James Montgomery, News Editor, Photovoltaics World
February 21, 2012 | 22 Comments
New Hampshire, U.S.A. -- Prices for crystalline-silicon (c-Si) solar photovoltaic (PV) modules fell below the $1/W mark in January 2012, and in some cases well below even that, marking the first time that global average prices have fallen below this milestone, according to IMS Research.
With the market now stuck in overcapacity and oversaturation with solar PV modules -- so much so (some say tens of gigawatts) that Tier-1 producers and overstocks can fill demand all by themselves -- Chinese Tier-2 suppliers have desperately kept up their pricing one-upsmanship to simply keep themselves in the game at the expense of rivals. As a result, average c-Si PV module prices from this tier of suppliers has declined at double the pace of the total market -- $0.96/Watt in January 2011, though some spot prices were seen as low as $0.80/W, typically for large orders from German distributors, says IMS. (Note that sub-$1/W is largely seen as significantly below actual manufacturing costs -- First Solar is an important exception and thus the benchmark -- and is therefore unsustainable for many if not most manufacturers.)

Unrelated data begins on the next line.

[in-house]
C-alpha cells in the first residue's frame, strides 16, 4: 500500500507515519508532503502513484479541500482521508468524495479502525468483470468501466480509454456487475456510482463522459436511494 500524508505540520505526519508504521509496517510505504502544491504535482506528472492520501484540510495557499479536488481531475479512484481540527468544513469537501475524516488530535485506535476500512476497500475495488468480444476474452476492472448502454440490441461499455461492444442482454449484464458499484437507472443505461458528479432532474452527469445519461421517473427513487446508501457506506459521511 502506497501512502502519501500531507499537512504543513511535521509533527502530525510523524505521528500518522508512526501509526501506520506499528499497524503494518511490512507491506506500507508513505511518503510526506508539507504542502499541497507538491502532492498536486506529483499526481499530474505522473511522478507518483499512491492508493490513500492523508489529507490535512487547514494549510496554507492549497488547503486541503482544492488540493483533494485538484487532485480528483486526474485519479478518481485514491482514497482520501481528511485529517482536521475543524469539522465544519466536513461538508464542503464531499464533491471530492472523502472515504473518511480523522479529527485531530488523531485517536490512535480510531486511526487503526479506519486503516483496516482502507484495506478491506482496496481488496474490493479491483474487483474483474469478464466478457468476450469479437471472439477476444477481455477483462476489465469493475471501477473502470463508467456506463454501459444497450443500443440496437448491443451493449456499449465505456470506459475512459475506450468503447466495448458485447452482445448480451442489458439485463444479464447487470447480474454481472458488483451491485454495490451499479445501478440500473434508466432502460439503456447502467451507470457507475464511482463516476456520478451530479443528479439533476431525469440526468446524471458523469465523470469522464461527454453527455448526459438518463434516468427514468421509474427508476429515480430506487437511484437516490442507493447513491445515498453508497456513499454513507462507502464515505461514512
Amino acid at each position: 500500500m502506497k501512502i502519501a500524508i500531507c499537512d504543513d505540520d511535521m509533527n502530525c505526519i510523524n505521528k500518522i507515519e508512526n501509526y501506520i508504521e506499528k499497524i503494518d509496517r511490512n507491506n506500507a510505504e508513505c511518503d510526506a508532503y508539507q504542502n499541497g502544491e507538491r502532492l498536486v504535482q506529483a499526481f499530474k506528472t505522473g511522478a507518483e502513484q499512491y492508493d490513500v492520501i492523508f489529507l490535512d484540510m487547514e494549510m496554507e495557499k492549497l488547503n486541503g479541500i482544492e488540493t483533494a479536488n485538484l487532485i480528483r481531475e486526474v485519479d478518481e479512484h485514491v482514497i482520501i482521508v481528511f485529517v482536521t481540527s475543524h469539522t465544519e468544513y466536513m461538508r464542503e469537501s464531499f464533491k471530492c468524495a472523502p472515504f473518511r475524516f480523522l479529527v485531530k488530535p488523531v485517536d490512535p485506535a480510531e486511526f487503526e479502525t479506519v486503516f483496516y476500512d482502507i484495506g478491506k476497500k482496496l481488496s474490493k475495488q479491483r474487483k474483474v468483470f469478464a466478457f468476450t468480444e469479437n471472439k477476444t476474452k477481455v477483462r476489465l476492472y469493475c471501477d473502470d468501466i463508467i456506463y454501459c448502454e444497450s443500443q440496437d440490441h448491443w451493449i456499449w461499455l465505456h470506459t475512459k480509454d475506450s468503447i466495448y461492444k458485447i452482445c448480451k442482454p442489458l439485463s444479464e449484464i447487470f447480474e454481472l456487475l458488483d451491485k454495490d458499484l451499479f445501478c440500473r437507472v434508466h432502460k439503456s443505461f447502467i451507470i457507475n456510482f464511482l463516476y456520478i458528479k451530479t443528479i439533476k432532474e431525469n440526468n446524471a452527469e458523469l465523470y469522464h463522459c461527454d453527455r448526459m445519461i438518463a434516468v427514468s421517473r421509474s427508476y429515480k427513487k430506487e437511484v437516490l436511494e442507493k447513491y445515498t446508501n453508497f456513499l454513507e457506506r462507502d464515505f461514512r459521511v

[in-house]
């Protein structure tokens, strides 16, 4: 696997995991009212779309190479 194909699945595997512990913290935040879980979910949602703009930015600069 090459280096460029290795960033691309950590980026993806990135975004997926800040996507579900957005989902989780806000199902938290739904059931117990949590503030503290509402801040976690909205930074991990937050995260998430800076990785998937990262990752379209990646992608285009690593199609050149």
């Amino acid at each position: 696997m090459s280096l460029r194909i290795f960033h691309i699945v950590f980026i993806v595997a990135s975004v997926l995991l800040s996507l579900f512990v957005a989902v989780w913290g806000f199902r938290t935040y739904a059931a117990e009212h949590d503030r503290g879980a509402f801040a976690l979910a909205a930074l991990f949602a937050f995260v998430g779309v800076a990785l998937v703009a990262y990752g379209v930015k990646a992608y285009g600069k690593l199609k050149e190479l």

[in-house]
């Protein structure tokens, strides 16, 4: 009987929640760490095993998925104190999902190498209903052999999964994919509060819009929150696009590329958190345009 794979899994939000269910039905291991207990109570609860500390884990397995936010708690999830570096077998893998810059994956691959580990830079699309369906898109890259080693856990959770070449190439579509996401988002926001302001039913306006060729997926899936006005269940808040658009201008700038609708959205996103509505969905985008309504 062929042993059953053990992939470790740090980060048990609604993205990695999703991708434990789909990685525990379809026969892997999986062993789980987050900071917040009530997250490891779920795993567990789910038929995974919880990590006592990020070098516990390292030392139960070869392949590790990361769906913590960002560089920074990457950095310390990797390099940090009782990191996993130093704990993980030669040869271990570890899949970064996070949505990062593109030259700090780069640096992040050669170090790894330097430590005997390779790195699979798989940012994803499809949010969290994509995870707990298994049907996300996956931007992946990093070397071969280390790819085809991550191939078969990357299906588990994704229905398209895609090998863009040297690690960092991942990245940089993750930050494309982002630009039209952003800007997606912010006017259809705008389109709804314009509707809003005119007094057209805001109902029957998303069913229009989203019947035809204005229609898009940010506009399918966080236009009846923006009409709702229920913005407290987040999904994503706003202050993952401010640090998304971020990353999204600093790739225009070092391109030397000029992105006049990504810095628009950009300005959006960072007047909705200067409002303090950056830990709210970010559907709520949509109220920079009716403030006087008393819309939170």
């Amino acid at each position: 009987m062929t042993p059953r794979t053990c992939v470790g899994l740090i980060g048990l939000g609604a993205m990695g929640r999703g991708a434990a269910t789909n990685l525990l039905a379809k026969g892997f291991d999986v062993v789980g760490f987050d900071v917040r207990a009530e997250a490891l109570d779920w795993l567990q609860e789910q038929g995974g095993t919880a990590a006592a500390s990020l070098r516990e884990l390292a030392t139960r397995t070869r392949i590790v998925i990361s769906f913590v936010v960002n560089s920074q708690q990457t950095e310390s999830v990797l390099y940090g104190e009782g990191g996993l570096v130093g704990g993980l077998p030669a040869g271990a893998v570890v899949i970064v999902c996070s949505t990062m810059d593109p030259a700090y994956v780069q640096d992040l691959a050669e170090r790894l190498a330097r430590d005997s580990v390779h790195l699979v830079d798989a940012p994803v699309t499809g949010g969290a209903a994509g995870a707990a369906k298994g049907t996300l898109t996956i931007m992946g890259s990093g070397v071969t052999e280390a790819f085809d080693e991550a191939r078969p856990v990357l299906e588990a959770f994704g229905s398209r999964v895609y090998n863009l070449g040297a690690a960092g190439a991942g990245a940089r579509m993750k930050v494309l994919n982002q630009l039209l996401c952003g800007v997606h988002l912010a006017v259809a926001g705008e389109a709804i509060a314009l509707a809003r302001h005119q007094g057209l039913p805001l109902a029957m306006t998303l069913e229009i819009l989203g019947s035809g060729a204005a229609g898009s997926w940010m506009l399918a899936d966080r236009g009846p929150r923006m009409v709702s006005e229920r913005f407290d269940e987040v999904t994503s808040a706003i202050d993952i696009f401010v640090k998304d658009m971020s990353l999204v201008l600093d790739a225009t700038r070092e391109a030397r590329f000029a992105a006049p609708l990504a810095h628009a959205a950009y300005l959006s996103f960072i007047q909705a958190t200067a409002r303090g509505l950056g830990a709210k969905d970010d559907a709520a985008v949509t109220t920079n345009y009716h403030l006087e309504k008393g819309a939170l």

(Further back up the chain, actions are already being taken to help ease pricing and capacity pressures. Reports suggest that Chinese polysilicon producers have taken up to 30 percent of their capacity offline, in the face of a 60 percent plunge to prices of and below $30/kg, and they may not come back online until prices rebound to nearly $50/kg.)
Annualized price declines slowed to 22 percent in January, ignoring seasonality, after exceeding 50 percent declines in December, thanks to reductions in incentives across several major solar PV markets at the end of 2011. PV modules prices spiked in December, amid the flood to get systems in the ground to qualify for expiring incentives. But the scales flipped in January and distributors' prices fell faster than manufacturers' prices in January, notes IMS research analyst Jessica Jin. Average distributor prices for Chinese Tier-2 c-Si modules, though, were still 20 percent higher than manufacturing pricing, she adds.
Price declines actually slowed down in January compared to previous months, buoyed by strong demand in Europe. Germany installed more than 7GW of solar capacity in 2011, far more than the government's target, and heated discussions are still underway about slashing Germany's incentives to keep solar growth from racing beyond capabilities to accommodate it. Those impending changes, coupled with "attractive returns" for system prices in Germany -- still the world's largest solar PV end-market, ahead of hard-charging China -- "is driving demand to remain unusually high in the first few months of the year," Jin said.
Average c-Si PV module price ($/W) from Chinese Tier-2 suppliers, November 2011 to January 2012. (Source: IMS Research)